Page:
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New Maori Theatre Company Presents Two Plays

Te 25 o nga ra o Whiringa-a-rangi 2003


Auckland's new Maori theatre company will stage two plays early month (Dec).

Koanga Maori Theatre Company presents 'Death of the Land' and 'Te Ohaaki a Nihe' at Tatai Hono Marae, 10 Burleigh St, Grafton, at 7.30pm from December 2 to 5.

'Death of the Land' was the second play published by a Maori playwright, Rowley Habib, who was the first Maori recipient of the Katherine Mansfield scholarship. Written in 1975, it deals with differing Maori views towards land and its use - issues pertinent then with the Whina Cooper-led land march and still relevant today nearly 30 years later with the current foreshore and seabed debates. Te Paki Cherrington of stage, film, radio and television fame directs a cast of new actors led by Claude Te Kawa.

Veteran actor/director Don Selwyn directs the first play ever published in both English and Maori, 'Te Ohaaki a Nihe'. Written by Selwyn Muru in 1983, 'Ohaaki' takes a warm-hearted look at whanau dynamics and inter-generational relationships of a Maori family living in the city away from home - where the 'Best Bets' is the bible of the house.

Formed at the beginning of this year, Koanga Maori Theatre Company derives its name and whakapapa from Te Koanga Spring Festival of Maori Arts held in 1990. Hosted by Nga Puna Waihanga and Dame Georgina Kirby, this festival celebrated Maori arts including drama.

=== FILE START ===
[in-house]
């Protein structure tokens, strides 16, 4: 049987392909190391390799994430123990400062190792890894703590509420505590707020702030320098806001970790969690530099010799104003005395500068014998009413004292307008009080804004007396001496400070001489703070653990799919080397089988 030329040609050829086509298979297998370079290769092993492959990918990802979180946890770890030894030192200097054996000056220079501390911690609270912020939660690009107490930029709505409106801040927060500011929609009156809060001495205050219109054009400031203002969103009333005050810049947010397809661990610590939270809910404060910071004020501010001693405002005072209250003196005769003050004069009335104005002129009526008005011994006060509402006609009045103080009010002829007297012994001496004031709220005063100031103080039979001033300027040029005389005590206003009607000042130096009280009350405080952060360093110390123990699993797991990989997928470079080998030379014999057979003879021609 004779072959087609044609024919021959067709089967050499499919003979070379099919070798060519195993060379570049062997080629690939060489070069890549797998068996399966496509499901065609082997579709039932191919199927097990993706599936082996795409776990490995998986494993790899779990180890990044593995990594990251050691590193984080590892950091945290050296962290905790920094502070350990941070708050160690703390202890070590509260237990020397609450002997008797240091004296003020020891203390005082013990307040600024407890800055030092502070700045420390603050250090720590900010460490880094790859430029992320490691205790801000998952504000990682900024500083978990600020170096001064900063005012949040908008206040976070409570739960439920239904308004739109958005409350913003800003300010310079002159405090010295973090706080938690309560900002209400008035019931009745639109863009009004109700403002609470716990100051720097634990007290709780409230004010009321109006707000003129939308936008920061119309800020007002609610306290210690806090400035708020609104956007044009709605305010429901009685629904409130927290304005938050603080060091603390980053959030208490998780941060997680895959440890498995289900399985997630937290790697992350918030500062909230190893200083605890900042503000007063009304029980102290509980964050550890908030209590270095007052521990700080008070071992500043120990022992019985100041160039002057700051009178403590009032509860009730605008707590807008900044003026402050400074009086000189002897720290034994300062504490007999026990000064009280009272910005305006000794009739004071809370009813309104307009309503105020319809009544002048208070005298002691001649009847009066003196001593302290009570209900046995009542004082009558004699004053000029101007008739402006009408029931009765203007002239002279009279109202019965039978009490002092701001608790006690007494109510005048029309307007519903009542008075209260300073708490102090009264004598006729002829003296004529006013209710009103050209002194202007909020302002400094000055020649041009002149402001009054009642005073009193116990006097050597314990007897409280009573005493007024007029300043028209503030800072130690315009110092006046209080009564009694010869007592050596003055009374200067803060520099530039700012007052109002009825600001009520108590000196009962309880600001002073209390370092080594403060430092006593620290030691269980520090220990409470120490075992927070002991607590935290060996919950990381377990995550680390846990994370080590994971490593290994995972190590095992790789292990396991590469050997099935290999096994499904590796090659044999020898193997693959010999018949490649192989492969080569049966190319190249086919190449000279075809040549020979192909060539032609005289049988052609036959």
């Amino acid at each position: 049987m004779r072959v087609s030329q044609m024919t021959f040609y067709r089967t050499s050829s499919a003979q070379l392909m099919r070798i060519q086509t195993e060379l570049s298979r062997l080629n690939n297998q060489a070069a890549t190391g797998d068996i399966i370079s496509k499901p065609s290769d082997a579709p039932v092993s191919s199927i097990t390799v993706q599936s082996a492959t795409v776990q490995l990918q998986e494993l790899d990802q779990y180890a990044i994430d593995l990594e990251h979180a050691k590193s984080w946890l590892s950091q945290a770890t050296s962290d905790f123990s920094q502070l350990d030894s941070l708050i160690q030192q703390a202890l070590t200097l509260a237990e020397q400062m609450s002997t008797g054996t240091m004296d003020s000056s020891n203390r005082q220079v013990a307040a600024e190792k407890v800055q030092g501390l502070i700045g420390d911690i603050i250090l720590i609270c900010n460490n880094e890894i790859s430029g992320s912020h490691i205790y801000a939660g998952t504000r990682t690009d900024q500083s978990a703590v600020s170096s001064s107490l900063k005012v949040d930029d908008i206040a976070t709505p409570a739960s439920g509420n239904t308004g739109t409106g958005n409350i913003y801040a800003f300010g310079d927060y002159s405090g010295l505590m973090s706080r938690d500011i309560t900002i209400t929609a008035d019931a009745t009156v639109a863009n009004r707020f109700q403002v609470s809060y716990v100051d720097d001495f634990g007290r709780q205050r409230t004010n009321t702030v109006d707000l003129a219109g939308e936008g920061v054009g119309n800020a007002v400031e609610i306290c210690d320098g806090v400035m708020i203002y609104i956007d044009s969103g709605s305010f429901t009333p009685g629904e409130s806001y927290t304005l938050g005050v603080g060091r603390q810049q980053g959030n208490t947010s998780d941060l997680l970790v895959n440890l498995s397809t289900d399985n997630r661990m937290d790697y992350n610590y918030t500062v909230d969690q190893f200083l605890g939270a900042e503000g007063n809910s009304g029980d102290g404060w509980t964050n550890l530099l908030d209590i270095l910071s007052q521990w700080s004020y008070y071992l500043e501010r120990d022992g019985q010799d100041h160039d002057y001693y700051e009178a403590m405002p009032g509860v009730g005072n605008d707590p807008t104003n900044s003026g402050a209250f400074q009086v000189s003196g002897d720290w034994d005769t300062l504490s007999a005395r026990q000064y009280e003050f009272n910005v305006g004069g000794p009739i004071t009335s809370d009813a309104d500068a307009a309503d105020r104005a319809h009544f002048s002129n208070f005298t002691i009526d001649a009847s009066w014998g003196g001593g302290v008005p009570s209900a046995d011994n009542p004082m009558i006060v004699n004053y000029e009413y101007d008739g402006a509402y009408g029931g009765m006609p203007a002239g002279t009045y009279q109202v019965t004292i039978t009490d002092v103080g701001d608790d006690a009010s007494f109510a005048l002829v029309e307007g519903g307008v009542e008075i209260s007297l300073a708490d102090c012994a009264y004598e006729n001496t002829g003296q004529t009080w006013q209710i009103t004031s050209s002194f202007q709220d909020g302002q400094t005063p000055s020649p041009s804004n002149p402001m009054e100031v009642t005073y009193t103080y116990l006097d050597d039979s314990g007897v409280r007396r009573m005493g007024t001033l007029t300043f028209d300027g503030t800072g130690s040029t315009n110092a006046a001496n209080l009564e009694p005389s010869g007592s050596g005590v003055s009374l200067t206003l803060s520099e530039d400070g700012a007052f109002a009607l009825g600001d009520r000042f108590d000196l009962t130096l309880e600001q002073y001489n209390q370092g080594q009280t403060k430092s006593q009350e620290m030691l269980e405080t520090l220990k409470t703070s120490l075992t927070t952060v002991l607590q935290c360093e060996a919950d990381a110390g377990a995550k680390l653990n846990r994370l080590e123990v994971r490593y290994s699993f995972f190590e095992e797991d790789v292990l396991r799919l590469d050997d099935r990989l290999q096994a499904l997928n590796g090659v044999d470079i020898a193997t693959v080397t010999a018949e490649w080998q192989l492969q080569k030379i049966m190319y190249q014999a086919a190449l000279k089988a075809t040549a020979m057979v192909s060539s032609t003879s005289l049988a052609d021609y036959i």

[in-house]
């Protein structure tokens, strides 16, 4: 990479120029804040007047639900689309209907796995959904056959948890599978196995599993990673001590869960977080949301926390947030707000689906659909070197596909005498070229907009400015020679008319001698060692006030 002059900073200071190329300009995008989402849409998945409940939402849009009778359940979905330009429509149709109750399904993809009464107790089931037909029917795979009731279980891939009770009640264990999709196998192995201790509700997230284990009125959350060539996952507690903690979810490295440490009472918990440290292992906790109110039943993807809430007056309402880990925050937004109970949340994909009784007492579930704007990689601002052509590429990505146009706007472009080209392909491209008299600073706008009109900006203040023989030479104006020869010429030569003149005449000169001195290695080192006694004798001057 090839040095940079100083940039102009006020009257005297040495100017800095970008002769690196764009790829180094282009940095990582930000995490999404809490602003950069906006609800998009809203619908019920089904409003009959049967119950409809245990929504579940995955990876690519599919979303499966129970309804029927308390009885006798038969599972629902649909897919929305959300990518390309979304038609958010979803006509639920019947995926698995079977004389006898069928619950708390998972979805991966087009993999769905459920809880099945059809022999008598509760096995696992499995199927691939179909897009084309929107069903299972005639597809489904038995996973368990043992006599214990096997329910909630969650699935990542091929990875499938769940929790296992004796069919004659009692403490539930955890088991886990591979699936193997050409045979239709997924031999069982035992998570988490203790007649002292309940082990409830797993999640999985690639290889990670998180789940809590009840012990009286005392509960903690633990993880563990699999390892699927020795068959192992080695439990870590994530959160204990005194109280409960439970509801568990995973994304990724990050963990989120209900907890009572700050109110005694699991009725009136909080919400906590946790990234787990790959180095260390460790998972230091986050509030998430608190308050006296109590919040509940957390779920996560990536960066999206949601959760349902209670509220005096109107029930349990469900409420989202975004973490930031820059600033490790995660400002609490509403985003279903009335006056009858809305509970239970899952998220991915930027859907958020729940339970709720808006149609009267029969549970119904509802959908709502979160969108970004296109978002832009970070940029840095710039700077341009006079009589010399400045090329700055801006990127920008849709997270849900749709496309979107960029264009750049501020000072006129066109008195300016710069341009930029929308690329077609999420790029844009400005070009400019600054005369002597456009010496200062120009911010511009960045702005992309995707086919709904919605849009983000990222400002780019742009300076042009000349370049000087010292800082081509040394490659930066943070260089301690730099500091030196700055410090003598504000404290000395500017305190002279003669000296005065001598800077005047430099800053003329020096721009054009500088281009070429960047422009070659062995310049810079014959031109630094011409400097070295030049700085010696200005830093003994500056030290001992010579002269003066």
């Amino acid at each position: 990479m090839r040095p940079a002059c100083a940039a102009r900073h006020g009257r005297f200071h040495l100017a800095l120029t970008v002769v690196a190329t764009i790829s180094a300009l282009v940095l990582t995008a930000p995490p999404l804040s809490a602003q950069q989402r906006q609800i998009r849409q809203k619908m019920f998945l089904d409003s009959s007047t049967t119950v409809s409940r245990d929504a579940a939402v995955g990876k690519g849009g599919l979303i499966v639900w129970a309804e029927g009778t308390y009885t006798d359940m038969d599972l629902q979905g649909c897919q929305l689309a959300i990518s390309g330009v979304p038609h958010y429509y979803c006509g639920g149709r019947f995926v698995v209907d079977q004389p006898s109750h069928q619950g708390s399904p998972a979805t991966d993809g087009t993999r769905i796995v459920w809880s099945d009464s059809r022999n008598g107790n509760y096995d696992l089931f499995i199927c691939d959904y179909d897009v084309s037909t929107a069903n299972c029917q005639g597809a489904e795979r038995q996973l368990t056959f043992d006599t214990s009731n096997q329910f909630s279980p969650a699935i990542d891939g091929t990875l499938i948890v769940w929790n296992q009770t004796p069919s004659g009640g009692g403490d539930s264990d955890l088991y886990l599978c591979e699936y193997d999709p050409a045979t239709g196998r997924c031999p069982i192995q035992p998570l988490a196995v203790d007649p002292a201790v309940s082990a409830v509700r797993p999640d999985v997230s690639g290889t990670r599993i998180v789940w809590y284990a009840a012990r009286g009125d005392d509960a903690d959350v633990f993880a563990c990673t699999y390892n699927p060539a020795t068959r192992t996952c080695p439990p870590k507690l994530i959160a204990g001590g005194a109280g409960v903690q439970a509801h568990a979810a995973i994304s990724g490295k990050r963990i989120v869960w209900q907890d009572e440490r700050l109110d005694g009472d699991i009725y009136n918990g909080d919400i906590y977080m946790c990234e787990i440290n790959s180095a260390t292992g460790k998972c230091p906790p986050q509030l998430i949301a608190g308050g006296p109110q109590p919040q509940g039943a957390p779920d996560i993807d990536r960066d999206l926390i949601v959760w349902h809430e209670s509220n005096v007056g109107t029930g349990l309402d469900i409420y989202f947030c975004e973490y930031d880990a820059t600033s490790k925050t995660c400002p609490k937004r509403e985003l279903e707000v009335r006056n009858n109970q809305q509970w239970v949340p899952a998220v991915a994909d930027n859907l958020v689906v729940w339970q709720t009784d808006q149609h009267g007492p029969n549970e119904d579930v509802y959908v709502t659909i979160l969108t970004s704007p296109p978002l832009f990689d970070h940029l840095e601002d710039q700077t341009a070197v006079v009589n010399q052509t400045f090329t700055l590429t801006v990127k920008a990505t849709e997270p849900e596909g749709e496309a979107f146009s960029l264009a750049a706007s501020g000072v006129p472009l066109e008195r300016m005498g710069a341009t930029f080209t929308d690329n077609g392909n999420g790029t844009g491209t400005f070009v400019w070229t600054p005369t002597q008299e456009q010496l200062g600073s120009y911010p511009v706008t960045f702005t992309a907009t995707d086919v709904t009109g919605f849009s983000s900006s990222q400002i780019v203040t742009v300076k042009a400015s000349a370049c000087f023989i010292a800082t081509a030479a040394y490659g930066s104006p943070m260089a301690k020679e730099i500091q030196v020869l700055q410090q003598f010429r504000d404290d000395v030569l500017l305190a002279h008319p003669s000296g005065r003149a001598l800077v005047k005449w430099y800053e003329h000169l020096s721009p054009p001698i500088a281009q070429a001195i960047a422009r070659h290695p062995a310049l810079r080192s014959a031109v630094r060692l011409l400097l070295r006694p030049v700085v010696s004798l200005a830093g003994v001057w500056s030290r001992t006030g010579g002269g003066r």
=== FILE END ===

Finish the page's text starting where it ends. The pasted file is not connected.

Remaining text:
'Te Tangata Whai Rawa o Weniti', translated by Dr Pei Te Hurinui Jones and directed by Don Selwyn, premiered during this festival in the church at Tatai Hono Marae. Don Selwyn says it's fitting to take the first steps as a theatre company at Tatai Hono and perform two original Maori plays.

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"The kaupapa of Koanga is to establish an active Maori theatre company in Auckland, and provide theatrical experience and opportunities to all interested kaumatua (elders), pakeke (adults), rangatahi (youth) and tamariki (children)," Koanga Maori Theatre Company says. "We want to develop Maori writing and to grow a Maori theatre audience by taking theatre back to the marae and making it accessible."


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